Sheetal then took me to the top floor where that day a special programme was going on. It was called – Panchayati Raj; where CORD played a role in social work where Govt. cannot reach much. Inside the hall were around 150 people who comprised of – CORD volunteers of different villages, CORD’s Mahila Mandal (Self-Help groups), various Govt. officials…heads & district of Panchayats, etc. There they discussed the problems that the common man was facing. I was taken aback when I heard many of their issues. Some of them had problems because of stray dogs biting their cows that resulted in death and hence a loss of around Rs.16000. Stray cows that grazed into their farm land caused them heavy losses. Monkeys and pigs also destroyed their crops. While they were addressing these problems, I was really surprised how those people presented it to the Govt. officials. They didn’t complain or crib about them, but were discussing on how to overcome such problems. It was a good discussion and in the end, a Panchayat head added one line on the dog-menace issue. He said, “Hame in kutton ko ‘aawara kutte’ nahi kehna chahiye; balki inhe ‘besahara kutte’ kehna chahiye”. I was so moved when I heard his words. That was the first time I felt so much respect for some politician. Their culture was so good that they used such respectful even for animals. And look at us!!
Panchayati Raj was another wonderful experience for me. Outside the hall were a few local girls who were selling New Year greetings for Rs.5 & Rs.10, which were made by the local children. They had decorated the cards with sketch pens, drawings & colours. Some of the artists were so innocent that they wrote their own names on the New Year cards. I bought a few cards. Every card sold brought so much joy to the girls who were selling them. I stood there for a minute and took delight in seeing their happiness.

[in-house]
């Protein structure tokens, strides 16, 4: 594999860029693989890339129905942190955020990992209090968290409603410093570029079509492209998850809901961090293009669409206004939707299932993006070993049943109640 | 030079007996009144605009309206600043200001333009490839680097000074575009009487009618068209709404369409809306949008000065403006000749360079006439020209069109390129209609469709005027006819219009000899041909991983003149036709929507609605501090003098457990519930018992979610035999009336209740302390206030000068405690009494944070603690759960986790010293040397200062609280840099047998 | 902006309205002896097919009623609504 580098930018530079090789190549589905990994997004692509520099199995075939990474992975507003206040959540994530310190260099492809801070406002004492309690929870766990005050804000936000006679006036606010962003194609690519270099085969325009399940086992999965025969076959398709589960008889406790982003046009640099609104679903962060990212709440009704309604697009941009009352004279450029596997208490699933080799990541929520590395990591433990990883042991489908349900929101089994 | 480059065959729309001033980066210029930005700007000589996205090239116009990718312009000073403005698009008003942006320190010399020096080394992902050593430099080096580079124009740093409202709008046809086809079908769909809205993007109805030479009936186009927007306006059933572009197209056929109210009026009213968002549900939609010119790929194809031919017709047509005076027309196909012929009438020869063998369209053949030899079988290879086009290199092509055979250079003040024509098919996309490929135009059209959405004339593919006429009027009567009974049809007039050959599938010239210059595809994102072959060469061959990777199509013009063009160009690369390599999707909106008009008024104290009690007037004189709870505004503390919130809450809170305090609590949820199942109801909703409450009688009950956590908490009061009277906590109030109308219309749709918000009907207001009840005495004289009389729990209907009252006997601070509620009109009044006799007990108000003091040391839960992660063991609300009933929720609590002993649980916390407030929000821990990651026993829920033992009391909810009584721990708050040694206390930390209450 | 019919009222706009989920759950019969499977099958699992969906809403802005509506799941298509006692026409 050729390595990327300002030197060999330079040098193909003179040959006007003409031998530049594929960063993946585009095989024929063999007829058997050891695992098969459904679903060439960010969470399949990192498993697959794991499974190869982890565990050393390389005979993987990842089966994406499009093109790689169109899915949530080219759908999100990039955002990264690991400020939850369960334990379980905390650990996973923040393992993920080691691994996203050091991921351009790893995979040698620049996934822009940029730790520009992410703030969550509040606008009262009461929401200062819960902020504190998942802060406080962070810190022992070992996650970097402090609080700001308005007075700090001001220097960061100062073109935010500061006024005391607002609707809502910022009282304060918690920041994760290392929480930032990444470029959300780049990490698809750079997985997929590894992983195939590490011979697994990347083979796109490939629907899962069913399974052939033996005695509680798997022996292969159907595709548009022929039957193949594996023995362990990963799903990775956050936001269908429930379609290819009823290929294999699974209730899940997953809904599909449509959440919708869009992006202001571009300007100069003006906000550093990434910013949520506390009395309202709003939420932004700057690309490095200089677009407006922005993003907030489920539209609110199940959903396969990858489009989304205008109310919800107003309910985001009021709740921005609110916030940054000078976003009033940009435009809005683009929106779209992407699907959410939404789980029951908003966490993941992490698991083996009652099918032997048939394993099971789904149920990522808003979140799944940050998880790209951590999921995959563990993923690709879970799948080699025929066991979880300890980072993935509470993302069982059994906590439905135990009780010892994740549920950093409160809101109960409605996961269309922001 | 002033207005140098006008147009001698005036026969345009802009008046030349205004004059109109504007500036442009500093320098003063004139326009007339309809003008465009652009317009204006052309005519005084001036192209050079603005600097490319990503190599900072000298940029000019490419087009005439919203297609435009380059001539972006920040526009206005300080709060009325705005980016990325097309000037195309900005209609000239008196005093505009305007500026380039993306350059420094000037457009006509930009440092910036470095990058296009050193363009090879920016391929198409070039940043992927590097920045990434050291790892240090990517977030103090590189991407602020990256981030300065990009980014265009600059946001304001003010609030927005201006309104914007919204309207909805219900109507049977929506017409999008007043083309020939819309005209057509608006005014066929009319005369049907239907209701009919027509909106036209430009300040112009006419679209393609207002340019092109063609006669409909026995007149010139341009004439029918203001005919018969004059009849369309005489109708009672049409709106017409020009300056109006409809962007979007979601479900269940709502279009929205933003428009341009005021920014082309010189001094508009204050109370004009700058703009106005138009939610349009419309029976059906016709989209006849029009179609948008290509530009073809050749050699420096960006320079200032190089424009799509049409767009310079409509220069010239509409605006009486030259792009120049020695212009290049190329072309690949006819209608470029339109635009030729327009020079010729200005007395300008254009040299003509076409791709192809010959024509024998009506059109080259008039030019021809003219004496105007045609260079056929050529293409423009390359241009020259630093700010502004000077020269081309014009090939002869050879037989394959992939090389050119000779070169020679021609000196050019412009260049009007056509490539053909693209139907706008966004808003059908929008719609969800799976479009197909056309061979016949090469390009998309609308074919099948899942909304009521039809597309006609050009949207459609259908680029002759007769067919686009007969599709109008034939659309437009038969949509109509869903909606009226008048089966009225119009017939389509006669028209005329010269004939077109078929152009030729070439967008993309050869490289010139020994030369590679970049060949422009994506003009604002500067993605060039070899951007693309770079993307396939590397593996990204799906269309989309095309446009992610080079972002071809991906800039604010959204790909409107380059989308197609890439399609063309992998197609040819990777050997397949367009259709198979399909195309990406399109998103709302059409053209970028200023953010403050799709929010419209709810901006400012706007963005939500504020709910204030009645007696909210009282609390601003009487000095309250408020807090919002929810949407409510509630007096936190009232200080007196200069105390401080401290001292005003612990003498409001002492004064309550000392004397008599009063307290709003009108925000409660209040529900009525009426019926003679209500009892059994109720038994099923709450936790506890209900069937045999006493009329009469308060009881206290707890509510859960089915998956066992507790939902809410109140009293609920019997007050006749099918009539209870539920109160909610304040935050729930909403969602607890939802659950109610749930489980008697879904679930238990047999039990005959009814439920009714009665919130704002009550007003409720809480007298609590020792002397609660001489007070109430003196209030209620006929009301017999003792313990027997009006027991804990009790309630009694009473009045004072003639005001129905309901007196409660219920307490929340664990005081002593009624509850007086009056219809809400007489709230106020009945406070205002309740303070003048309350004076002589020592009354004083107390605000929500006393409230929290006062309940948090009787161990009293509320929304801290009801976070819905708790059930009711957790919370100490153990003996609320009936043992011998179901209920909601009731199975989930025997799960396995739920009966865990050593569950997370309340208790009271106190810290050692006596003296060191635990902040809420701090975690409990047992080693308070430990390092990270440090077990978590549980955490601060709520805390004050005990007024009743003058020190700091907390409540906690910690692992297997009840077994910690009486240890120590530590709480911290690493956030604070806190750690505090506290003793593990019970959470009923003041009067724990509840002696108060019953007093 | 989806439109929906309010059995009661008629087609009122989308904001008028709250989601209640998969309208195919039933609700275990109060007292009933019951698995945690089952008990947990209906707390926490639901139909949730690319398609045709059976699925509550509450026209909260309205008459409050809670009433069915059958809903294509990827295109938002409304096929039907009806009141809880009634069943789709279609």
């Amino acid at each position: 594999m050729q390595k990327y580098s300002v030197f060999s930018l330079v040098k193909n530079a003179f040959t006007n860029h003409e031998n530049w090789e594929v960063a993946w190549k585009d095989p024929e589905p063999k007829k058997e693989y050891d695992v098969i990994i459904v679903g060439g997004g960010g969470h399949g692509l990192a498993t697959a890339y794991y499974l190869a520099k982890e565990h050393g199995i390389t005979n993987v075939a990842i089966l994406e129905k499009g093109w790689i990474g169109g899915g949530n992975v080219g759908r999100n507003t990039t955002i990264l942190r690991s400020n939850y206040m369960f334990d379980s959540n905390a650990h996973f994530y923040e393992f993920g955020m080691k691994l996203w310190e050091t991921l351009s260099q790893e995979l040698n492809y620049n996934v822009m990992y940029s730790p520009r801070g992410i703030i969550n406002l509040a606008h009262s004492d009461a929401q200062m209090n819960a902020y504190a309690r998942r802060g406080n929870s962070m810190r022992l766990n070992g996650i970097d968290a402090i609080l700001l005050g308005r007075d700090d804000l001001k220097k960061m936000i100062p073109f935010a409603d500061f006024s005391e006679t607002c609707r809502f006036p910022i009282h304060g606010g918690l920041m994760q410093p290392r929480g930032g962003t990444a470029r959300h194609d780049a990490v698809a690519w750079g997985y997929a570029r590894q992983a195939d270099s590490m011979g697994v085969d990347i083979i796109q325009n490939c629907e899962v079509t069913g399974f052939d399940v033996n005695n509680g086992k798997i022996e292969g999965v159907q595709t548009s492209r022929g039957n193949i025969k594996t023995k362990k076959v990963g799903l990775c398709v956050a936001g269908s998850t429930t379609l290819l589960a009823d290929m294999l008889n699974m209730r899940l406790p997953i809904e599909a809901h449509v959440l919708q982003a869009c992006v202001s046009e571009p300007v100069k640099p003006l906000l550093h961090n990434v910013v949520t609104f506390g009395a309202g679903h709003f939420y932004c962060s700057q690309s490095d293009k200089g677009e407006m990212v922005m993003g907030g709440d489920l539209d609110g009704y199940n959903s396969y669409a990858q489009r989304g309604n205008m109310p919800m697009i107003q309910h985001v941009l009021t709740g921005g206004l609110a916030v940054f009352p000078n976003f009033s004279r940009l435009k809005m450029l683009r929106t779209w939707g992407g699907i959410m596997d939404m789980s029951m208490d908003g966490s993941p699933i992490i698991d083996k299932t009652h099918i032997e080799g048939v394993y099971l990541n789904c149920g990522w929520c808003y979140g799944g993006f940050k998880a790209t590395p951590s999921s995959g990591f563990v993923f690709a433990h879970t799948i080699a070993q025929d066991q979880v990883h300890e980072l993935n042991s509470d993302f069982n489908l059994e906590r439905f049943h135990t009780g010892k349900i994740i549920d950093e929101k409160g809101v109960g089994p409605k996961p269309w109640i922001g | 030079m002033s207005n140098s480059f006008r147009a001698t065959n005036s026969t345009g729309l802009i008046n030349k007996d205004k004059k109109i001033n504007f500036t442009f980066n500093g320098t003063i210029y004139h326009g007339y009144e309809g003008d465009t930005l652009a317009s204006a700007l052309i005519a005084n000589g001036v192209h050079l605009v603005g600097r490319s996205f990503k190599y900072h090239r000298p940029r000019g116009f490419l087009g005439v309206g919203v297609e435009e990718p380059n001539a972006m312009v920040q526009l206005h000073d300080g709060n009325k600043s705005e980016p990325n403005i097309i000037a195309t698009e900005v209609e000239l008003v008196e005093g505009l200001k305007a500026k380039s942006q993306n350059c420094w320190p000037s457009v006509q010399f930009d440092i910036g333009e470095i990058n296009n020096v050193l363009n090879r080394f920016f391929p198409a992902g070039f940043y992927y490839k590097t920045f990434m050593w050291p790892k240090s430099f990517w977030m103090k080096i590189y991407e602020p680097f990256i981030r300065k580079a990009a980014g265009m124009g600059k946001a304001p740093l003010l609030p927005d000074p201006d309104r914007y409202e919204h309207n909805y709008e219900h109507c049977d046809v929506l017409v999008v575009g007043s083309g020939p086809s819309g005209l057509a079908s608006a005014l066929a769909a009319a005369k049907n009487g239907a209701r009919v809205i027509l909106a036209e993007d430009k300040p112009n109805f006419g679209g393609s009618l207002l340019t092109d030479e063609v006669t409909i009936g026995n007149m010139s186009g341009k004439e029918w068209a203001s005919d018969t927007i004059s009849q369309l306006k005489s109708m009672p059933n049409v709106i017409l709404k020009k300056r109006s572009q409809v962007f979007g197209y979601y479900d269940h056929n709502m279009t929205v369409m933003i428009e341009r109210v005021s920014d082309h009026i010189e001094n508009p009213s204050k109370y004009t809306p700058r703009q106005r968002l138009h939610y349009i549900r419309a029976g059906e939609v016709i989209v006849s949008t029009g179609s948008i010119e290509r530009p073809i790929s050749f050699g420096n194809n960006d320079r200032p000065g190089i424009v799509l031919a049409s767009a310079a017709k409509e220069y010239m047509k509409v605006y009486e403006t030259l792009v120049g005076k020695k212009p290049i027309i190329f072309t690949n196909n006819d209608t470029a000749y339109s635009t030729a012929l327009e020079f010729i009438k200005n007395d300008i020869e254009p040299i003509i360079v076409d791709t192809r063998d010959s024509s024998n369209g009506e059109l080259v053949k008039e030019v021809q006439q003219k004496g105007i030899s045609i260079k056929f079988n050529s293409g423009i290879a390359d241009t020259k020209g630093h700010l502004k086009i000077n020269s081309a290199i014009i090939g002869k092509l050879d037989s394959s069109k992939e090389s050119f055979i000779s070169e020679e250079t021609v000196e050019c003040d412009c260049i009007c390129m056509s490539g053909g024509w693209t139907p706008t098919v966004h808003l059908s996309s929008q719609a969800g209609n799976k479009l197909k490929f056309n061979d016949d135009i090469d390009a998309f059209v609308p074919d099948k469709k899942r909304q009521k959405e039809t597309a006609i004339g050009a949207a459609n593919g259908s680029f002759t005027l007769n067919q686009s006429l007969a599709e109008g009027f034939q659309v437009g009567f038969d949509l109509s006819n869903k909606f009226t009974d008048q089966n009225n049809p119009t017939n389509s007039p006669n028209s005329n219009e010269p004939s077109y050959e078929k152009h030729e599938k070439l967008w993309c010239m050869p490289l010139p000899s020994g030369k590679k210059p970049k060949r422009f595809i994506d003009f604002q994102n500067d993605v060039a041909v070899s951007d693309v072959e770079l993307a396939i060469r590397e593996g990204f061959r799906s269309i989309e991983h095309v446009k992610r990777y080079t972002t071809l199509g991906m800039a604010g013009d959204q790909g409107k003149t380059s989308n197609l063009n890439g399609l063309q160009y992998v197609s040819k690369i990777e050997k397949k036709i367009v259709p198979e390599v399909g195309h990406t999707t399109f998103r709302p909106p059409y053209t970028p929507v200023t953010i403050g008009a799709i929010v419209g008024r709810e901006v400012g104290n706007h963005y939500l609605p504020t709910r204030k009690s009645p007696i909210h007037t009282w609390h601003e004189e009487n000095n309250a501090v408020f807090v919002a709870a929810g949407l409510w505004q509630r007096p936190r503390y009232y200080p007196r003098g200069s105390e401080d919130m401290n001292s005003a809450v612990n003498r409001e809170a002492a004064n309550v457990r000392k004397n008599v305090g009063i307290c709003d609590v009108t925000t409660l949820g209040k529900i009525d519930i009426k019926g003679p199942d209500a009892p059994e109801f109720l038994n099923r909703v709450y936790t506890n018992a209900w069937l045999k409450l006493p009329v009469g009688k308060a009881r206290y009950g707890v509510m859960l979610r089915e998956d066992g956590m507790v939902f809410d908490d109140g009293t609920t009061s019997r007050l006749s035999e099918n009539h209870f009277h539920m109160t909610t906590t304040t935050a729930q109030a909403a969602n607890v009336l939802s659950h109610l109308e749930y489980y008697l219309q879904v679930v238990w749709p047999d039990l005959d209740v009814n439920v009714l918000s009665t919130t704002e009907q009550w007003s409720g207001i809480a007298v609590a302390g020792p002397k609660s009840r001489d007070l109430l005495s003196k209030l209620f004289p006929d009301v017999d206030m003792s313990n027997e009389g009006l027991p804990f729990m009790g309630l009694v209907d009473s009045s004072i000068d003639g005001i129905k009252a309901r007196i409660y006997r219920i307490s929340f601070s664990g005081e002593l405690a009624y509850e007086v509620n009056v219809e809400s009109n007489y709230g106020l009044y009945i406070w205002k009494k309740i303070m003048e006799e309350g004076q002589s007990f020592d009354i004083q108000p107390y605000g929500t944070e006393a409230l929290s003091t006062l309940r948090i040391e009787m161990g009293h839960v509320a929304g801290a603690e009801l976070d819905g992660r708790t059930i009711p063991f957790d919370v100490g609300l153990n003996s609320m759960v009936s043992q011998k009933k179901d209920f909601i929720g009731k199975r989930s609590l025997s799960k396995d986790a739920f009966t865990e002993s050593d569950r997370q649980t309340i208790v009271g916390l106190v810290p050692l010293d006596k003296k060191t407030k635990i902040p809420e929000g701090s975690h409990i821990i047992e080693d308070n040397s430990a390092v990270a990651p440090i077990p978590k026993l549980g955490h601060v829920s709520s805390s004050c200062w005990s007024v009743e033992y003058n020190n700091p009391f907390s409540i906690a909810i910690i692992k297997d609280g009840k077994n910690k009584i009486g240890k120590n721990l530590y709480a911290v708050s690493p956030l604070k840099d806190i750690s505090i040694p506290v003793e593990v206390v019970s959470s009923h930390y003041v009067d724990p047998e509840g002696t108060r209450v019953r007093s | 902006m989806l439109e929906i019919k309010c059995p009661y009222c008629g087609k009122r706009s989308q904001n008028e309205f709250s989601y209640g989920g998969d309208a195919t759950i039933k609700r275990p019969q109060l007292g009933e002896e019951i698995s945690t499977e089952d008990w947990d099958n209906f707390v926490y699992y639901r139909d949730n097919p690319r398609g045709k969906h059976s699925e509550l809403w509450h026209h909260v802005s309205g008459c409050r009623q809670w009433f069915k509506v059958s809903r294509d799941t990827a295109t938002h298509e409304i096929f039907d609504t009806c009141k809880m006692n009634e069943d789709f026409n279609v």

I left CORD by 5:20 and rushed to Tapovan for Aarati. Aarati had begun at Samadhi Mandir. I quickly went into the Gurudev’s Kutiya, spoke a few words to Him and came out. I then attended the aarati at Samadhi, followed by aarati at the temple and then Hanuman Chalisa chanting at Hanumanji’s statue. After that I spent some time chatting with Sheetal listening to her work which she was doing in CORD with contentment. Later I spent time reading in my room and trying to absorb the teachings of the Great Masters.
The night was very cold and I was almost shivering despite using the best, and the maximum, woolen wear possible. That made me wonder – How Gurudev, Tapovan Maharaj and other saints like them must have lived in those extreme climatic conditions and that too with the least of clothing? How powerful indeed must be the Knowledge of the Scriptures they had for which they came to Himalayas, and which they taught and discussed at the holiest of holiest places on earth – the Himalayas!
I don’t remember what time sleep took over my mind. But I do remember my last thoughts – When would be the next time that I’ll get to come to this heaven on earth?
29th Dec 2011
I woke up at 5:30am, had a quick shower and rushed to the Samadhi Mandir. Like the previous day, I savored the sunrise and spent some time in Samadhi Mandir bidding goodbye to my Master. I couldn’t wait for breakfast because if I would leave at 8am then I could catch a bus that would stop right outside the ashram and I wouldn’t have to trek down 1.5 kms to Sidhabari. Offering my prayers, I walked towards the gate. My legs were going forward but my heart was pulling me back. With a heavy heart, I left the ashram and got on to the bus for Kangra. From Kangra I got a bus to Hoshiarpur, and from there to Ludhiana, and from there to Patiala (where I had to reach finally). The 10 hours journey was spent in the best possible manner because I was carrying the biography of Tapovan Maharaj – ‘The Himalayan Hermit – the lofty life of Swami Tapovanam’.
This was my first to Sidhabari and one of the most memorable trips I’ve ever made. Going there in winter was a difficult, but a good choice, for; I got to understand how the saints live in that severe climate. I could enjoy each and every moment very well because I went alone. A journey taken, all alone, especially to the Himalayas, is a very unique experience. Atleast once in a lifetime, everyone should do such a trip where one can enjoy Solitude and also do introspection to a great extent.
Looking forward when He would call me to the next level of Heaven – Uttarkasi!